Did you know that cybercriminals can pay for a service to spread and manage ransomware attacks? Well, they can. And, in fact, it is called Ransomware-as-a-Service (RaaS). This is really a terrifying fact. This means that in order to be a cybercriminal and send out a ransomware attack against a hospital or local utility company, you no longer really need to have any sophisticated tech skills. All you need are a few bitcoins to set up an attack and wait for victims to pay.
Ransomware is a type of cyberattack that relies on tricking users into downloading a piece of malware that either steals or locks data from victims’ computers or other systems in their network. The payoff then comes because the attacker threatens to expose the data or prevent the victims from accessing the data until they pay the ransom.
Ransomware attacks aren’t anything new. They have been around for more than a decade, but both the number of attacks and the amount of money they are demanding is increasing at an alarming rate. According to SonicWall’s Mid-year update of its 2021 SonicWall Cyber Threat Report, there have been 304.7 million ransomware attempted attacks in the first 6 months of 2021. This is more than the total number of attack attempts recorded for all of 2020, 304.6 million. Many organizations are looking into obtaining cyber insurance to help reduce their losses if they are attacked. Unfortunately, RaaS will simply make it easier for attackers to do their “job” and we will simply see these numbers increasing more and more over time.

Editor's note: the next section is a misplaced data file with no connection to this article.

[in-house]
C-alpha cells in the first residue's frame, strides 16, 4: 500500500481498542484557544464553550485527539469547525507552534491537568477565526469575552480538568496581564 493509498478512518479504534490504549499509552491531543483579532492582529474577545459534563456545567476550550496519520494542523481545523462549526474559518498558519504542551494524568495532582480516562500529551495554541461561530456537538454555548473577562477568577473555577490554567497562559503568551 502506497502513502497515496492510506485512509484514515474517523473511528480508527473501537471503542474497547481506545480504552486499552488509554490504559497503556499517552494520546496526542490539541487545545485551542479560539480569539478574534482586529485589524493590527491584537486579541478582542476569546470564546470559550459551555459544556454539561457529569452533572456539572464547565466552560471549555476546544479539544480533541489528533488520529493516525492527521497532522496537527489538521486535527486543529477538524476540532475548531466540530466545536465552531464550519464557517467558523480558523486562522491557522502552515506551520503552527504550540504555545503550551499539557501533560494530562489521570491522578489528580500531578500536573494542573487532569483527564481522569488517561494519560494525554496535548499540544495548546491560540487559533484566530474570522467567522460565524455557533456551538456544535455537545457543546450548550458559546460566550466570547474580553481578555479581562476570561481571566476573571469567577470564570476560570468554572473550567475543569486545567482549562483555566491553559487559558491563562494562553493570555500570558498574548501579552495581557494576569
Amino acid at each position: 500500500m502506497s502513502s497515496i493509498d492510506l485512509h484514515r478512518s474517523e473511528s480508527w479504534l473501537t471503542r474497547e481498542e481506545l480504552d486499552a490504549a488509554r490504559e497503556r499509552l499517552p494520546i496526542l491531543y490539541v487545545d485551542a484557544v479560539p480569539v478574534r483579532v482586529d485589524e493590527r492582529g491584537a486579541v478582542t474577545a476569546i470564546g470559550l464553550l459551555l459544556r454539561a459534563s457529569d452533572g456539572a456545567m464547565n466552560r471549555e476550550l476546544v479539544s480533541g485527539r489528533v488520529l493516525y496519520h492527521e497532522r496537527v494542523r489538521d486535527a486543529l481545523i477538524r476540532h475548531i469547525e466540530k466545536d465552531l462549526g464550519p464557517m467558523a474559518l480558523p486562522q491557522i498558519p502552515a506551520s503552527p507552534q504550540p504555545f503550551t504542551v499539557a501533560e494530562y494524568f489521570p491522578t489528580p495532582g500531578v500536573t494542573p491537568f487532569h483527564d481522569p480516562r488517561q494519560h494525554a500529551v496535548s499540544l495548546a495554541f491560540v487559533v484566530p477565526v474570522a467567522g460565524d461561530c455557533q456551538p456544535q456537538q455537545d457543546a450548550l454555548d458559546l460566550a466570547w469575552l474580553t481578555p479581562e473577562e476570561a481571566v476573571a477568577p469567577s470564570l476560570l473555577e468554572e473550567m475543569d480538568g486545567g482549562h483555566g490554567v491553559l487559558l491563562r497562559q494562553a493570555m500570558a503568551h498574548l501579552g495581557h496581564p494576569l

RaaS usually runs on a subscription-based model, very similar to the thousands of Software-as-a-Service (SaaS) offerings that are available today. Their customers, who are often referred to as affiliates, can simply pay for Ransomware tools that have already been developed. Depending on the service, this could be a one-time fee or an ongoing subscription payment. In some cases, affiliates might not have to even pay anything up front and simply offer up certain technical skills and pay based upon a percentage of the profit.
The irony is that this is a prime example of how the internet has made setting up a business so much easier, from building a website, to accepting electronic payments and delivering your product to customers. The fear gripping side of this is that this type of service makes being a cybercriminal that much easier. Some of the most prolific ransomware attacks have been spread through RaaS such as DarkSide and REvil.
Since it doesn’t look like we will be able to stop these types of attacks from happening, we need to ensure that we are protecting ourselves against them as much as possible.
- Protect your data no matter from where or by whom it is being accessed
- Put anti-phishing protections in place
- Educate your users about phishing attacks and how they can avoid falling victim to them
- Backup your data on a regular basis
- Adopt a Zero Trust Architecture
The cybercriminals are only becoming more and more efficient at what they do. We need to be ever more vigilant in preventing them from being successful and profitable.